Kolpack: When it comes to picking Super Bowl winner, go with the system

New England Patriots' head coach Bill Belichick, left, and his quarterback Tom Brady have helped build a system that wins Super Bowls. Kirby Lee / USA Today Sports


Now that it appears we survived nature’s latest attempt to permanently wipe out North Dakota and northern Minnesota with an arctic cold blast that was at times pretty intense (I’ll admit, for a lifelong local, even that one caught my attention), there’s a football game to play on Sunday.

The New England Patriots vs. the Los Angeles-St.Louis-Los Angeles Rams. Forgive me if I still think Merlin Olsen is playing defensive tackle for the Rams. The Los Angeles Rams. Then it was St. Louis and now it’s LA again.

Whatever the case, it’s the Patriots vs. the Rams in the Super Bowl. It’s the biggest sporting event of the year, just slightly ahead of the Division I FCS title game.

If you’re not sure who to pick, if your brain is still frozen from minus-30, here’s a bit of advice: Go with the system.


It’s the system that consistently wins titles; not a hot offensive coordinator, a great trio of linebackers or a quarterback who’s having a career year. Go with the team that knows the formula for long-term success and is able to sustain it. Go with the program that knows the right guys to draft or the right guys to sign as free agents. Go with the program that knows the right high school kids to recruit.

It’s hard to do, no matter what level.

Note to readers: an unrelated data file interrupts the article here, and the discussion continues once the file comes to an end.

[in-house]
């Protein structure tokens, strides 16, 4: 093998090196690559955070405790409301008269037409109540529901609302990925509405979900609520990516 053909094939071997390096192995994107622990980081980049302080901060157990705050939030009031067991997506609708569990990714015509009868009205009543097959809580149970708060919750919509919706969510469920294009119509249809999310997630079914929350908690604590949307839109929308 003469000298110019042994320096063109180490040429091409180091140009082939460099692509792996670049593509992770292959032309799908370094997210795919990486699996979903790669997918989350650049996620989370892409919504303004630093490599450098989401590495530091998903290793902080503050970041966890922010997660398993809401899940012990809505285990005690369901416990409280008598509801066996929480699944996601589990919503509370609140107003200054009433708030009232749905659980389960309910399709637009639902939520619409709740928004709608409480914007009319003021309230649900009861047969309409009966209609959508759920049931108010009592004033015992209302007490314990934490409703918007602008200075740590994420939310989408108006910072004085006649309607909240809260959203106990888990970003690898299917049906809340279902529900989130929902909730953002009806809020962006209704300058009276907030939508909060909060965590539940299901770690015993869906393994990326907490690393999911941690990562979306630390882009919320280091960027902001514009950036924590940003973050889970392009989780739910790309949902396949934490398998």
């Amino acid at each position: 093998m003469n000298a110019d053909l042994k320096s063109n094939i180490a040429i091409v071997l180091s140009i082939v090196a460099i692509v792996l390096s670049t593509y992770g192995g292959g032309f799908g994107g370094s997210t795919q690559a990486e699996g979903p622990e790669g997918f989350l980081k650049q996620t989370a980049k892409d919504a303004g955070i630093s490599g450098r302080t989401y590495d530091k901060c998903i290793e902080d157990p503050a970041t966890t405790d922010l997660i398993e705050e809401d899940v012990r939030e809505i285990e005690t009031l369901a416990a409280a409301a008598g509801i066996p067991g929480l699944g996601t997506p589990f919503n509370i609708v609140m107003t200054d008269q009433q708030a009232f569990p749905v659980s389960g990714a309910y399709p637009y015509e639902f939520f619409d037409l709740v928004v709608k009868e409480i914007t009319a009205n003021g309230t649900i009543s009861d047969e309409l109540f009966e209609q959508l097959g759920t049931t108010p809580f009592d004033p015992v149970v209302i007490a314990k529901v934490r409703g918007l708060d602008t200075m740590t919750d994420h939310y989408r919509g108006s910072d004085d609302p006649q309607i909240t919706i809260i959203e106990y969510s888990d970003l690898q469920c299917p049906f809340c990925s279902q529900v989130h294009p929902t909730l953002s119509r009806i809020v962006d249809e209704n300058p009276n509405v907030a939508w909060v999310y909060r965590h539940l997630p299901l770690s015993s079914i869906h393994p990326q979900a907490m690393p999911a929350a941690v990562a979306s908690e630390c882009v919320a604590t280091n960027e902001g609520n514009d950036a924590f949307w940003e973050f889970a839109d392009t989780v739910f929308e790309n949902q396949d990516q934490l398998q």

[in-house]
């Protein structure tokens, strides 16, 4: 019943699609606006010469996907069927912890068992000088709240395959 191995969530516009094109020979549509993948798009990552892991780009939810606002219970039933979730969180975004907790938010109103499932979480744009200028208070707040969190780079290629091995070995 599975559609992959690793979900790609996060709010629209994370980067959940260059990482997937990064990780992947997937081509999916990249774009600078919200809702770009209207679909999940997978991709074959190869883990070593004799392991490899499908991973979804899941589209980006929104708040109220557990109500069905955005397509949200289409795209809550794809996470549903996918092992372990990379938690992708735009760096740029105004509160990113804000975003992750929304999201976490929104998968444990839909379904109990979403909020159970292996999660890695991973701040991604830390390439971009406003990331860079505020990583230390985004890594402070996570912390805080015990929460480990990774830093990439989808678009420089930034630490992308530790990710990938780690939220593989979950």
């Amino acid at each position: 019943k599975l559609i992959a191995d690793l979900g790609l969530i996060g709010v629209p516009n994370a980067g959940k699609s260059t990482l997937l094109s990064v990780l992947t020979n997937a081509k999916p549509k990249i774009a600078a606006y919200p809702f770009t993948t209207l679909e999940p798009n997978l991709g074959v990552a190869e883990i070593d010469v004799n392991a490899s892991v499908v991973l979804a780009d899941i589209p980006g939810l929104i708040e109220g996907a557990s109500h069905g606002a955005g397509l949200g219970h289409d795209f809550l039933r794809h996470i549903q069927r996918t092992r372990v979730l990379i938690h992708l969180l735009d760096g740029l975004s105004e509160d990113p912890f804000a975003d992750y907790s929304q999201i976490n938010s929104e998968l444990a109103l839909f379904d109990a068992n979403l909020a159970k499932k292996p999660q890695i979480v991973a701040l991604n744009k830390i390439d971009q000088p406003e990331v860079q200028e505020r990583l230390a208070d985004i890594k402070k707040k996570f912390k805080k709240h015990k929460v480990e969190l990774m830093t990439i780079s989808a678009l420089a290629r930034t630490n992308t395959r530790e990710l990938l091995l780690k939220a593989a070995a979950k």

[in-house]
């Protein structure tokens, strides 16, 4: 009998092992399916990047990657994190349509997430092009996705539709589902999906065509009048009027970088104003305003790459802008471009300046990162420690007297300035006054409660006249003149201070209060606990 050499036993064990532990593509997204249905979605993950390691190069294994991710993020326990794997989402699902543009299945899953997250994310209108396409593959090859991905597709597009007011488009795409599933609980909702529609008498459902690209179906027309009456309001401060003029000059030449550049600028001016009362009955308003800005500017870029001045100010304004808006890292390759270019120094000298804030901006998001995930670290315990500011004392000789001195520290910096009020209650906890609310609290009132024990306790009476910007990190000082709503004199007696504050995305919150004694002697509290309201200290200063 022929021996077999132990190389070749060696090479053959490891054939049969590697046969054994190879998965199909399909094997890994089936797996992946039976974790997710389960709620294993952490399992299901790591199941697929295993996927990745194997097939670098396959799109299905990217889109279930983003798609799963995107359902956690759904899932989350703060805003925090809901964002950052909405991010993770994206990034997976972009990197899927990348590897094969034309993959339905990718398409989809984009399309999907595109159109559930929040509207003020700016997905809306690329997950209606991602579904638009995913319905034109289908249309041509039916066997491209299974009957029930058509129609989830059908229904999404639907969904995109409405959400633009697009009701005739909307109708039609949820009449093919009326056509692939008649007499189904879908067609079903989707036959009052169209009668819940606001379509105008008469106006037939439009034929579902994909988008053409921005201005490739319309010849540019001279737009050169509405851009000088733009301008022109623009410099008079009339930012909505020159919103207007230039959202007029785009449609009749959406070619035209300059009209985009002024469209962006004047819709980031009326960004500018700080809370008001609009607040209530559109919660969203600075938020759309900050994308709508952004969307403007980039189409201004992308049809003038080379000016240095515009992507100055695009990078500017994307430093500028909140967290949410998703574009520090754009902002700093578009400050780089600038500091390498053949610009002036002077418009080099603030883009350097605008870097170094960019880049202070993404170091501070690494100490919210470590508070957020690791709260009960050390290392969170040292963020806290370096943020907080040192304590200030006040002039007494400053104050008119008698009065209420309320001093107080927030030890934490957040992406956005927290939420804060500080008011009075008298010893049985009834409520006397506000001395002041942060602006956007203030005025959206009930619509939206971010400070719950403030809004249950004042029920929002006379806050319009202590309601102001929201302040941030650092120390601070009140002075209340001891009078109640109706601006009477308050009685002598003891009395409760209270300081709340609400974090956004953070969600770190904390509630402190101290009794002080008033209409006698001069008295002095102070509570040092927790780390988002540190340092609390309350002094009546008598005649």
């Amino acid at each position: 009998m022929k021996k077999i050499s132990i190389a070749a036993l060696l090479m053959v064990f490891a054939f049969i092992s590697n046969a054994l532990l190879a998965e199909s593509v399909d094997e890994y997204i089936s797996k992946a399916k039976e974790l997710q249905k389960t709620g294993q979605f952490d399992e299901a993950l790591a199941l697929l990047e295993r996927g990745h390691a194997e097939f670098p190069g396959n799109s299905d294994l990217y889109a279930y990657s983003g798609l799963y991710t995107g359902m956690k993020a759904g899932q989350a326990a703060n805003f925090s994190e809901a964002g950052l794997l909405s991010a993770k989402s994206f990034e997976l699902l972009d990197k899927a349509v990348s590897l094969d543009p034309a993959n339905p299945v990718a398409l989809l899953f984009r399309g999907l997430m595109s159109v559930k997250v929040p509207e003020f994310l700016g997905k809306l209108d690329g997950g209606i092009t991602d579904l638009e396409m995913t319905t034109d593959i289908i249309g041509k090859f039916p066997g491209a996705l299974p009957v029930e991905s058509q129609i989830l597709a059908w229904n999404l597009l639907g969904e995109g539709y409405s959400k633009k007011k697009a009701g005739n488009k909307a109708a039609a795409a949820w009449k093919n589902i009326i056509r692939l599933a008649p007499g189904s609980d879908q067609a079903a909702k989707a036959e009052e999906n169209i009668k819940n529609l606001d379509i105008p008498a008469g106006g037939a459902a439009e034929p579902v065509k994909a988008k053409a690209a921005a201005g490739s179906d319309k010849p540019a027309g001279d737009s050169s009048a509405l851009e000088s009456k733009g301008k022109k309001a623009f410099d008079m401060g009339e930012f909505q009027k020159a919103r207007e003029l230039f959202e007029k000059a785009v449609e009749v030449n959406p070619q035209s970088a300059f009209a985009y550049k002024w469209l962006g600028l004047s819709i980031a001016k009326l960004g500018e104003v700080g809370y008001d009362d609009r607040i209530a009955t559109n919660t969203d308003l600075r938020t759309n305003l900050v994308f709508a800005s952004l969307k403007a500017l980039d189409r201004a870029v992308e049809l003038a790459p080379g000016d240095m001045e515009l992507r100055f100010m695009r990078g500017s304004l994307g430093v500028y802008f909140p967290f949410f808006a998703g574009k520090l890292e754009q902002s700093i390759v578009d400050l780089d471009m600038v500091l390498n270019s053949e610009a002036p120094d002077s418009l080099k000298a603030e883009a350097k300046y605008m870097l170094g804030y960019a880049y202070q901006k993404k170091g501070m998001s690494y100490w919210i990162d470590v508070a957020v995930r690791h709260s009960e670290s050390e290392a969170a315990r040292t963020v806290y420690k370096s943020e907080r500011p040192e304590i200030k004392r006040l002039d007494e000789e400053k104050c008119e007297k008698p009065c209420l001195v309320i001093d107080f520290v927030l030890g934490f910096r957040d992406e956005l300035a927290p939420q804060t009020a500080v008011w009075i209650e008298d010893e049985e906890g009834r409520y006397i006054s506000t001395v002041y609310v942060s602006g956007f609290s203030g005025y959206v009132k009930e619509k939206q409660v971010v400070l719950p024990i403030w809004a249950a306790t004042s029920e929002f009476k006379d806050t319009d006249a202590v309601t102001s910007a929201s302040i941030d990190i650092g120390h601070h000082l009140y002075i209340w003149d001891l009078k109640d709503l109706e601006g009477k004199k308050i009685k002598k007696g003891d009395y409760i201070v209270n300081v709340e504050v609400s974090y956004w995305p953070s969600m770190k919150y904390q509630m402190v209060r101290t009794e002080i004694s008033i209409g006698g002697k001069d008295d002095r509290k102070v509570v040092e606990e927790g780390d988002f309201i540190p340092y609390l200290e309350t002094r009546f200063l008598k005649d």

We know this, because it’s happening in our backyard.

North Dakota State has it down. The system. The Bison created it in the Division I era with former head coach Craig Bohl starting in 2006 with an FBS win over Ball State. The headline in the next day’s Forum was “Miracle in Muncie,” in reference to the town where Ball State is located.

In retrospect, it wasn’t so much as divine intervention but the beginning of the system. The basics were simple, but putting it together was difficult. Play a physical game in an era of football when the spread offense started to become trendy.

Teams went to more receivers and faster guys on offense. To counter, teams had to go to more defensive backs and faster guys on defense. NDSU, meanwhile, remained old school.

Here’s the other trick: Stay with the system and hope you get a good quarterback. NDSU had Steve Walker, Brock Jensen, Carson Wentz and Easton Stick. The Patriots have Tom Brady.

Don’t cave in to what everybody else is doing and by the fourth quarter, NDSU’s opponents took notice. How else do you go 9-3 against FBS competition.


You take the physical game of football. And then you play physical with players who also possess some quickness.

NDSU’s system at its core hasn’t changed since the arrival of Bohl. Chris Klieman took the baton in 2014 and further mastered it. Last month, Matt Entz was named head coach and by all accounts not much is expected to change.

It’s the West Coast offense. It’s the Tampa 2 defense. You find guys to coach the system, one that resulted in seven FCS national titles in eight years. The most amazing stat is 7-0 in FCS title games, but that’s the product of a program that is physically built for the long haul, both in a 15-game season and over the course of a decade.

Somehow, some way, the Patriots have figured out the formula to winning at the NFL level. I once covered a Minnesota Vikings game when Bill Belichick was the head coach of the Cleveland Browns. Afterward, he seemed like the most arrogant, miserable guy to be around for a few minutes of post-game questions.

The fact is, the guy can run a program. New England has been to the Super Bowl 11 times in franchise history, nine under Belichick. The Patriots have won five of them and a victory over the Rams on Sunday will make it three in the last five years.

They’ll do it because of their system.

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